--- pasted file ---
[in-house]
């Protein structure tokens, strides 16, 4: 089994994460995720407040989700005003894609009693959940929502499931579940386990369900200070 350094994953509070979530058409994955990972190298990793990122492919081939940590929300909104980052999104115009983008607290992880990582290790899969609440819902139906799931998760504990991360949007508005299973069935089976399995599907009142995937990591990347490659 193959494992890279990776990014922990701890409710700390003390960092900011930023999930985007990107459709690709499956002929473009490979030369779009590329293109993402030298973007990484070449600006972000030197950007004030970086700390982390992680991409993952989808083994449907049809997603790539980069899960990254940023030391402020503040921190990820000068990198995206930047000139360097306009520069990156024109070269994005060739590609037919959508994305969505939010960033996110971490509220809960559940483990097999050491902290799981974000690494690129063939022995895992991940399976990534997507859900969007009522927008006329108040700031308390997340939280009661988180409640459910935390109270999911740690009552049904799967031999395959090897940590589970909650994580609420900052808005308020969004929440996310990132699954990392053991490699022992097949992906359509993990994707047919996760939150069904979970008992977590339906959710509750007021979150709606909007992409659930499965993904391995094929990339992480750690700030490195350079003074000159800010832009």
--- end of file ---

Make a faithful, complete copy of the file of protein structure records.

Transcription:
[in-house]
């Protein structure tokens, strides 16, 4: 089994994460995720407040989700005003894609009693959940929502499931579940386990369900200070 350094994953509070979530058409994955990972190298990793990122492919081939940590929300909104980052999104115009983008607290992880990582290790899969609440819902139906799931998760504990991360949007508005299973069935089976399995599907009142995937990591990347490659 193959494992890279990776990014922990701890409710700390003390960092900011930023999930985007990107459709690709499956002929473009490979030369779009590329293109993402030298973007990484070449600006972000030197950007004030970086700390982390992680991409993952989808083994449907049809997603790539980069899960990254940023030391402020503040921190990820000068990198995206930047000139360097306009520069990156024109070269994005060739590609037919959508994305969505939010960033996110971490509220809960559940483990097999050491902290799981974000690494690129063939022995895992991940399976990534997507859900969007009522927008006329108040700031308390997340939280009661988180409640459910935390109270999911740690009552049904799967031999395959090897940590589970909650994580609420900052808005308020969004929440996310990132699954990392053991490699022992097949992906359509993990994707047919996760939150069904979970008992977590339906959710509750007021979150709606909007992409659930499965993904391995094929990339992480750690700030490195350079003074000159800010832009």